Ryan is a dual sport athlete, playing both basketball and volleyball, the former with Terry Fox and the latter with Fraser Valley Volleyball Club. Howard Tsumara says, “it’s hard to imagine there has been a two-sport male more dominant in his chosen disciplines in the entire history of B.C. high school sports.” Ryan was the leading scorer on the Raven’s team, which took the AAA title this year, and also earned the tournament’s MVP award. Ryan maintains a perfect A+ average in the classroom: it seems, as volleyball head coach Ben Josephson describes, “that everything he approaches, he does with excellence in mind. He is the kind of kid you dream about coming into your program.”

2011 Ranjodh Hare (RC Palmer Secondary School, Langara)

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Ranjodh has represented his Province at both the U15 and U16 levels. At the Terry Fox tournament, he was awarded the “Terry Fox” Award, given to the player who best epitomizes Terry Fox’s ‘never say die’ attitude. In the BC AAA final between RC Palmer and Vancouver College, Ranjodh continued to provide a presence on the floor, limiting second chances and VC’s offensive opportunities. Hare finished with a game high 17 rebounds that game. Coach Paul Eberhardt comments “Ranjodh is such a high energy player…he gets his hands on everything and he really gets his team fired up with his intensity.” 

 

2010 Marek Klassen (Yale Lions and Point Loma Nazarene Univ.)

A 6' senior point guard, Klassen was the clear leader of the Yale Lions who took the 2010 AAA Championship in a 49-40 win over White Rock Christian. He hauled in 17 rebounds that night, establishing his ability to do whatever it took to contribute to his team's success. By the end of the title tilt, in which he scored more than half of his team's points with a game-high 25, he had captured both Quinn Keast "Player-of-the-Final Game" honours and would also be named the tournament's Most Valuable Player.

2009 Josh Robertson (St. George's Saints and U. of Western Ontario)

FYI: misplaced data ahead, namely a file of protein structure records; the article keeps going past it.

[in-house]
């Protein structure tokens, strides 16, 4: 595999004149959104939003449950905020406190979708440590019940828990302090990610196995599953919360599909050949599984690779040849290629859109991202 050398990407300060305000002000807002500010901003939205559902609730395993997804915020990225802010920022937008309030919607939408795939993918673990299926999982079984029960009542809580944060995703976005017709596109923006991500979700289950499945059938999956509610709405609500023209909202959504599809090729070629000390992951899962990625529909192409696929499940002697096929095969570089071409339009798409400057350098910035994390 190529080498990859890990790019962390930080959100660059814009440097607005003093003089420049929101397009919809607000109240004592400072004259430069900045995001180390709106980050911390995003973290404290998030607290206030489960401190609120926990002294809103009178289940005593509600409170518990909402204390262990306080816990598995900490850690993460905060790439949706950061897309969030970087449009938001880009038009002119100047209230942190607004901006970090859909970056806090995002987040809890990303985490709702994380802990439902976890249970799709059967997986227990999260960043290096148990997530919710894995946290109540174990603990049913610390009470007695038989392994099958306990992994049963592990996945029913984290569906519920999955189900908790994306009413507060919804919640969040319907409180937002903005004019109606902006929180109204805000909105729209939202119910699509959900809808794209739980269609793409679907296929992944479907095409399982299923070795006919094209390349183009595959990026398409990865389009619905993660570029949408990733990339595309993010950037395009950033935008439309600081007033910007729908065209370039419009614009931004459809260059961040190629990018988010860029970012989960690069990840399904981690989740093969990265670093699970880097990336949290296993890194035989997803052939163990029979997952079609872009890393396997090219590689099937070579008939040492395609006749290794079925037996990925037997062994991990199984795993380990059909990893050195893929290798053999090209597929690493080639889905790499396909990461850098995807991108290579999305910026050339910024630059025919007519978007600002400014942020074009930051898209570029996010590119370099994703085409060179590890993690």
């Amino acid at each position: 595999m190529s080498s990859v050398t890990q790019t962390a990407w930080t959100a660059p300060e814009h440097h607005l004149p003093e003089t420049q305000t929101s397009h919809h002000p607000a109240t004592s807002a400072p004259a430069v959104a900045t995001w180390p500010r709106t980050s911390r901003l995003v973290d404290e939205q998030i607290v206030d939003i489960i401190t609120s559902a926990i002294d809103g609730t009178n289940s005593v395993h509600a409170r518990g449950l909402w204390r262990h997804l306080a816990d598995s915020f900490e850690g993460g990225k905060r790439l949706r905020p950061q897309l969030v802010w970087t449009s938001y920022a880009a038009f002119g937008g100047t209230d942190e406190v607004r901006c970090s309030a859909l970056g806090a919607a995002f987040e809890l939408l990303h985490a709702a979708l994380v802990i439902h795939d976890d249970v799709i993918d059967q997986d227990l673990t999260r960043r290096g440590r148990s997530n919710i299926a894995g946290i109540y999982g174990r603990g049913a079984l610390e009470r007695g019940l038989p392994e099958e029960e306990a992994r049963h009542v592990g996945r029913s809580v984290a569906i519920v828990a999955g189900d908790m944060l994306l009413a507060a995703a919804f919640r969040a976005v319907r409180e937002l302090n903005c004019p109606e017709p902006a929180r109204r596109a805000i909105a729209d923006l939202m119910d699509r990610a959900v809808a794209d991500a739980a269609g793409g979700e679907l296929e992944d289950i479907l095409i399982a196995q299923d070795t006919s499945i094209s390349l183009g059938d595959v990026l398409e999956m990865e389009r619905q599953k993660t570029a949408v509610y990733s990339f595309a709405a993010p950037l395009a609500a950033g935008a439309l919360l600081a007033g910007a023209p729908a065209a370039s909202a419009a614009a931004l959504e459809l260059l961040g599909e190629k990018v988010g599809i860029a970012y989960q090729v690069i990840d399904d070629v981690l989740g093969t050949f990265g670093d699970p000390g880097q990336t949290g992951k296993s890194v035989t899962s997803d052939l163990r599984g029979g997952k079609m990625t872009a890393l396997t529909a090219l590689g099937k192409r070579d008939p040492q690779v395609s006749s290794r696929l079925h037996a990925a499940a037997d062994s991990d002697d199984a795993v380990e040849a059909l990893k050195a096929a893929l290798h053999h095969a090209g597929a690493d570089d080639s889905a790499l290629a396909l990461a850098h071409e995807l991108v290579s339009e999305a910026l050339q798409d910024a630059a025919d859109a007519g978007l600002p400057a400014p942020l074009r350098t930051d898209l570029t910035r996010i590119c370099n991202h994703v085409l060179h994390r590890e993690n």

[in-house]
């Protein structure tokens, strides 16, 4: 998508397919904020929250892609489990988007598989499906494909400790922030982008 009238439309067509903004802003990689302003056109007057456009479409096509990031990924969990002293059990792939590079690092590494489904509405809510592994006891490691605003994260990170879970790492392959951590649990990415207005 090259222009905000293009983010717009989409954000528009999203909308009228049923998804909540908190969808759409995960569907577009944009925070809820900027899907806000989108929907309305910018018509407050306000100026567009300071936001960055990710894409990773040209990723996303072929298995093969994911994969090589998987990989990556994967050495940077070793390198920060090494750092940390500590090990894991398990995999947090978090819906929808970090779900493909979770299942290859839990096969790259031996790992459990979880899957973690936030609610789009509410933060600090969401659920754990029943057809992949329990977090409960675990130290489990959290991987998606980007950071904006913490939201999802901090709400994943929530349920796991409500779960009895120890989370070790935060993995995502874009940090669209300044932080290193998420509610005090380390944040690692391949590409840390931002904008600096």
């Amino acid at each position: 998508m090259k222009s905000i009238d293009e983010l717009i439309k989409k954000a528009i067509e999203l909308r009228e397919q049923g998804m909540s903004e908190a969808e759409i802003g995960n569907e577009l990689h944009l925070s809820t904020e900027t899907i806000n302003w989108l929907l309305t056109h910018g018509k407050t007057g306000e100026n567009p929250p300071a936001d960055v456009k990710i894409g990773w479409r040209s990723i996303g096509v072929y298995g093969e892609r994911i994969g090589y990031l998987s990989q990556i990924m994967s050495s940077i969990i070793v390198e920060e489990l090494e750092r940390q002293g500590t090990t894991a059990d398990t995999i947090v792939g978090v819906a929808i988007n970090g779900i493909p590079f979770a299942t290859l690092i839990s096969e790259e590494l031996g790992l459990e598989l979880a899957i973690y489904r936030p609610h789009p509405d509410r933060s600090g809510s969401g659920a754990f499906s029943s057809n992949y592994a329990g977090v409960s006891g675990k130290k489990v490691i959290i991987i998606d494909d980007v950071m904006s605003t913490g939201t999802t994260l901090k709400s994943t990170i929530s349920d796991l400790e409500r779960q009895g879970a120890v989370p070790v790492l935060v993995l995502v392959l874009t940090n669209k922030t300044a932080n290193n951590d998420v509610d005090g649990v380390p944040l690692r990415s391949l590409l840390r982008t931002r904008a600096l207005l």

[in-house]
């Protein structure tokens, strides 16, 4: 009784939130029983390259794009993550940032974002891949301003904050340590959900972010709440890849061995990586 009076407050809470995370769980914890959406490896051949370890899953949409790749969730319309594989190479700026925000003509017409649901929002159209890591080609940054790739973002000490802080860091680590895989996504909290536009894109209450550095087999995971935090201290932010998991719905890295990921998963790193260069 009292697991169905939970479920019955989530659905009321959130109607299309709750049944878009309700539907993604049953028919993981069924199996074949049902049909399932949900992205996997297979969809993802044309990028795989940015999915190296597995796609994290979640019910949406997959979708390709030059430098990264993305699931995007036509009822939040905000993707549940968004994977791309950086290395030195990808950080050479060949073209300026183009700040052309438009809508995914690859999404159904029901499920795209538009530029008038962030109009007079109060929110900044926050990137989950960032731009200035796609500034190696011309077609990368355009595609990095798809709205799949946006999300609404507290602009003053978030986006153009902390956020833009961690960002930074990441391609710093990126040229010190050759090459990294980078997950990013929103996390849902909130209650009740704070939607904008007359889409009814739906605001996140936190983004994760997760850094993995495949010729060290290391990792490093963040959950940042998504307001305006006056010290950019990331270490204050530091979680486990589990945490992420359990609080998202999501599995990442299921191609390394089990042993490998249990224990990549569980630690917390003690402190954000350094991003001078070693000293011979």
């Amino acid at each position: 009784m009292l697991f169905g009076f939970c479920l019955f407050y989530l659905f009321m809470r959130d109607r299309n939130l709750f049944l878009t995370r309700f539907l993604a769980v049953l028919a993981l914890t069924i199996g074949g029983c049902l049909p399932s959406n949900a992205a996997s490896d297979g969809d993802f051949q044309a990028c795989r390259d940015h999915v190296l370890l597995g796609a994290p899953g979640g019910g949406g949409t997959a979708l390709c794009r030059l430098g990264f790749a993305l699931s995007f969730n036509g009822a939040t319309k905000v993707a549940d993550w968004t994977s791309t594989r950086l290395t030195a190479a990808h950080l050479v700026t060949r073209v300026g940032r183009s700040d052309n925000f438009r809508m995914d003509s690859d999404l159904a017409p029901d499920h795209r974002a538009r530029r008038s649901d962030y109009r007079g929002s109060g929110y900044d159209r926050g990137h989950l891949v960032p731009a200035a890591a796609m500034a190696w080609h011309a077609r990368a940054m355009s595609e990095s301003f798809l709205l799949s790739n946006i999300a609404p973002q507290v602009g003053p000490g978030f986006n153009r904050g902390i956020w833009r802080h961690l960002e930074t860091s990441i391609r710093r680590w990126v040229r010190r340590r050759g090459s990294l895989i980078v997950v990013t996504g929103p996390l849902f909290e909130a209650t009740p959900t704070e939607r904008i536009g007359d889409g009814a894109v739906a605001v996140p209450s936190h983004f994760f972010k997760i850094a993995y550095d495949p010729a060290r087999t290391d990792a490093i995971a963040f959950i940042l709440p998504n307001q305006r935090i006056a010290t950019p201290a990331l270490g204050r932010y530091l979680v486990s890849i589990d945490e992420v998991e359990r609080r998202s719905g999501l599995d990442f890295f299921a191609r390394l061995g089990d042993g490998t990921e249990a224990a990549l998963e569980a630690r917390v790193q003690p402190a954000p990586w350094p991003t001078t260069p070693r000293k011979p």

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Robertson's St. George's Saints won by only one point, 63-62, against Vancouver College Fighting Irish in the 2009 final. Playing at the post, the 6'7" Robertson had 24 points but also racked up 21 rebounds, scored three-point shots and just worked his heart out in the grueling match against the Fighting Irish. He was also named a first team all-star.

 

 

 2008 Joel Friesen (Yale Lions, Univ. of the Fraser Valley, U. of Alberta)

Friesen not only was named Play-of-the-Final Game but 2008 AAA Tournament MVP as well. His contribution to the 76-62 final win over White Rock Christian and Yale's first ever AAA Championship was a game high 29 points (17 in the first half) despite fouling out with almost 7 minutes remaining. Joel left no doubt in the minds of selectors as to his suitability for this award.

 

2007 Jake Moodie (Kitsilano Blue Devils and UBC Okanagan)

Jake Moodie, a 6 foot, Grade 12 guard for the Kitsilano Blue Demons, was named the first ever "Quinn Keast Player of the Final Game" for his performance in the final of the AAA tournament at the Agridome in March, 2007. The award was co-sponsored by the Quinn Keast Foundation and Big Kahuna Sports. Moodie's performance was heroic as he contributed more in the final game than in the first three games he played in the tournament combined. He finished the final game with 25 points, 7 rebounds and three steals, but more significantly, made a huge contribution to his team's chance of winning.